In an anecdote recounted in Fraser’s Magazine in 1841, the Inspector of Household deliveries at Carlton House, Benjamin Jutsham, explained to some bemused visitors why everything in the house was so meticulously arranged. Chairs, table-cloths, quires of paper — all were set out with mathematical precision. The inspector described that for George IV, order was “an indispensable quality, as well as in little as in greater things; and where there is no order … all soon becomes confusion”.
It was so important that he suggested ‘A place for every thing, and every thing in its place’ might well have been the motto of Carlton House.
This drive for order is never clearer than in the numerous inventories of Carlton House, George IV’s first architectural passion. He was given the property when he turned 21 in 1783, along with a sum of money to do the place up. It was outmoded, and a little oddly-shaped: the house had previously belonged to his grandmother, Princess Augusta, and had stood empty since her death in 1772. It was built on a slope, meaning that the garden side of the house was on a different level to the street side.
George quickly set to transforming Carlton House into a palace worthy of a prince, embarking on major successive architectural and redecoration schemes, and racking up notoriously large debts in the process. He employed Henry Holland to transform the house in a French neo-classical style in c.1784-96, but then ‘ordered the whole to be done again under the direction of Walsh Porter who has destroyed all that Holland has done & is substituting a finishing in a most expensive and motley taste’. Walsh Porter’s opulent redecorations carried out in c.1805-9 are preserved in the images of the interiors of Carlton House in William Pyne’s Royal Residences [Fig. 1]. John Nash in 1813-28, meanwhile, fitted out rooms in a gothic style and installed temporary structures in the garden to expand the space. Carlton House, therefore, was a continuous work in progress, the rooms conceived of as ‘stage sets, to be altered at will.’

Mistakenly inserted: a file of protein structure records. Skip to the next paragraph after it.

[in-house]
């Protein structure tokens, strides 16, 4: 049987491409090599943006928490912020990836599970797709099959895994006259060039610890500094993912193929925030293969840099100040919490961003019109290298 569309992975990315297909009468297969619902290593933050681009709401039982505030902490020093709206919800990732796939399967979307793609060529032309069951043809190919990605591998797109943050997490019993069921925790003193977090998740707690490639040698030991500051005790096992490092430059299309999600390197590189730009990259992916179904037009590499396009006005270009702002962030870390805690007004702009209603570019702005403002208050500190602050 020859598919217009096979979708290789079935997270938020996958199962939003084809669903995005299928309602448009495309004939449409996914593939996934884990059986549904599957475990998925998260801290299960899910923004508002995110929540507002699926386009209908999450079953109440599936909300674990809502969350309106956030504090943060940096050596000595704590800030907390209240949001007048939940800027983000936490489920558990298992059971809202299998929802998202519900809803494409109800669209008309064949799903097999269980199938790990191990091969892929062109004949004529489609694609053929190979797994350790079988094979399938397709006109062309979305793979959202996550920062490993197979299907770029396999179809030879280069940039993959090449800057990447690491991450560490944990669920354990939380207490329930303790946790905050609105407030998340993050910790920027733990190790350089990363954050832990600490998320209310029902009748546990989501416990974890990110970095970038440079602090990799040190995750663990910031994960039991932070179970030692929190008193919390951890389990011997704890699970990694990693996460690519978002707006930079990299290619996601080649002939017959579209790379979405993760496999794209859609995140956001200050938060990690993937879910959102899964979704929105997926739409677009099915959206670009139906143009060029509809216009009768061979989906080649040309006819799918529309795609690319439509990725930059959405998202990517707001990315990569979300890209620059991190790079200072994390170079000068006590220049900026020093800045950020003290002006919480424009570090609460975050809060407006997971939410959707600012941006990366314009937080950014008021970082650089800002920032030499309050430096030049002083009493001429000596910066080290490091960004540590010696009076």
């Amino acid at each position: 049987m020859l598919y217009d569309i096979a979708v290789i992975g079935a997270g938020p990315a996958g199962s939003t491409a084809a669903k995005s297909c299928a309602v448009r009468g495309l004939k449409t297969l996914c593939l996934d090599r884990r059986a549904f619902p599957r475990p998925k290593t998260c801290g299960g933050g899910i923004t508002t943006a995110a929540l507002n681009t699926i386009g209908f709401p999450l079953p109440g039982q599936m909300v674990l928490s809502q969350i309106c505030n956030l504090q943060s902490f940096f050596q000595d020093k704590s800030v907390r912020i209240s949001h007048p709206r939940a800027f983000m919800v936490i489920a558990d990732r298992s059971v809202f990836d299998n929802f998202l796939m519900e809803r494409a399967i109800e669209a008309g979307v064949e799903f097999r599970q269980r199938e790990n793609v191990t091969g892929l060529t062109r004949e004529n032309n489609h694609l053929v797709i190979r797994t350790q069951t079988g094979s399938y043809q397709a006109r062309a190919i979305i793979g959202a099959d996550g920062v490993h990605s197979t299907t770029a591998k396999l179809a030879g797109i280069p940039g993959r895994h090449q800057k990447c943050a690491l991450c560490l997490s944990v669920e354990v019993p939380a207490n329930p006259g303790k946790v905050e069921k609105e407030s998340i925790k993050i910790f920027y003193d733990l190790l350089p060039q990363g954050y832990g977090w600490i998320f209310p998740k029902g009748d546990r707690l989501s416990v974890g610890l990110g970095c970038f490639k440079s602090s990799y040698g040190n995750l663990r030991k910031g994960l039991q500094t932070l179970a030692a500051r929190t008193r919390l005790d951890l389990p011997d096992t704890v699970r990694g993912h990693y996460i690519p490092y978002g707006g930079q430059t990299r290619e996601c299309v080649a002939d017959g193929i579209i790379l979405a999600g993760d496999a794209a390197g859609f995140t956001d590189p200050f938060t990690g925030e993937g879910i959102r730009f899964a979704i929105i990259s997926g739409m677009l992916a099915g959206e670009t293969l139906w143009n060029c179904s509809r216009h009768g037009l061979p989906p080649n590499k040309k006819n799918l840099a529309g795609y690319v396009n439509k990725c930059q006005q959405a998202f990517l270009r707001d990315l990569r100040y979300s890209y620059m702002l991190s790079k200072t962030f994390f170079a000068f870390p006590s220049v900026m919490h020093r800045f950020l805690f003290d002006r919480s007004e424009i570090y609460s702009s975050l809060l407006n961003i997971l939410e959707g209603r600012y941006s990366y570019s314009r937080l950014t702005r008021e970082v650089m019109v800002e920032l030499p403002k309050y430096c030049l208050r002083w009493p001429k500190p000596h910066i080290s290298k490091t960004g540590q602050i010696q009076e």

George IV is remembered for his patronage of the arts, collecting on a vast scale not seen since the days of Charles I, and fitting out his residences in decadent splendour. Yet he also keenly tracked the movements of his gargantuan collection, leaving behind a wealth of documentary information including numerous inventories of his royal residences. This prodigious record-keeping was partly due to his shifting architectural ambitions, which required the complete uprooting of objects and art to satisfy new plans. While George IV is notorious for his profligate spending, he also made great use of objects already in his possession when remodelling. Even seemingly fixed furnishings, such as chimneys, were moved around to suit new design schemes. Items were therefore moved both within houses, and between properties. Such ambitions could only be made possible through a thorough stock-taking of his collections. It is through the various inventories that we can build up a picture of the scope and contents of his collections, and their movements.
What kinds of inventories of Carlton House can be found in the Georgian Papers?
The Coutts Inventory of 1793 (GEO/ADD/19/58: ‘Carlton House Inventory as Surety for a Loan of £60,000’)
This is the earliest inventory of Carlton House in the collections, and is also known as the ‘Coutts Inventory’ because it was drawn up by Thomas Coutts, a prominent banker, as part of a loan agreed with George IV as Prince of Wales on Christmas Day, 1792. Coutts & Co. is now one of the oldest banks in the world, and continues to serve an elite clientele, still being favoured by the Queen today.
This inventory forms part of a contract drawn up between George IV as Prince of Wales, General Hulse, his treasurer, and Coutts. Coutts only agreed to the loan if strong stipulations were put in place to ensure he was not left out of pocket. These included making Carlton House as collateral for the loan, as well as jewels and other items in the prince’s collection valued at £19,000 — hence the need to conduct an inventory.
The inventory also includes one of the earliest known plans of the property [Fig. 3], allowing us to see the layout of Carlton House prior to its nineteenth-century architectural transformations.
The Jutsham Receipts and Deliveries (GEO/ADD/19/21-23: ‘An Account of furniture &c received and deliver’d by Benjamin Jutsham on account of His Royal Highness The Prince of Wales at Carlton House.’)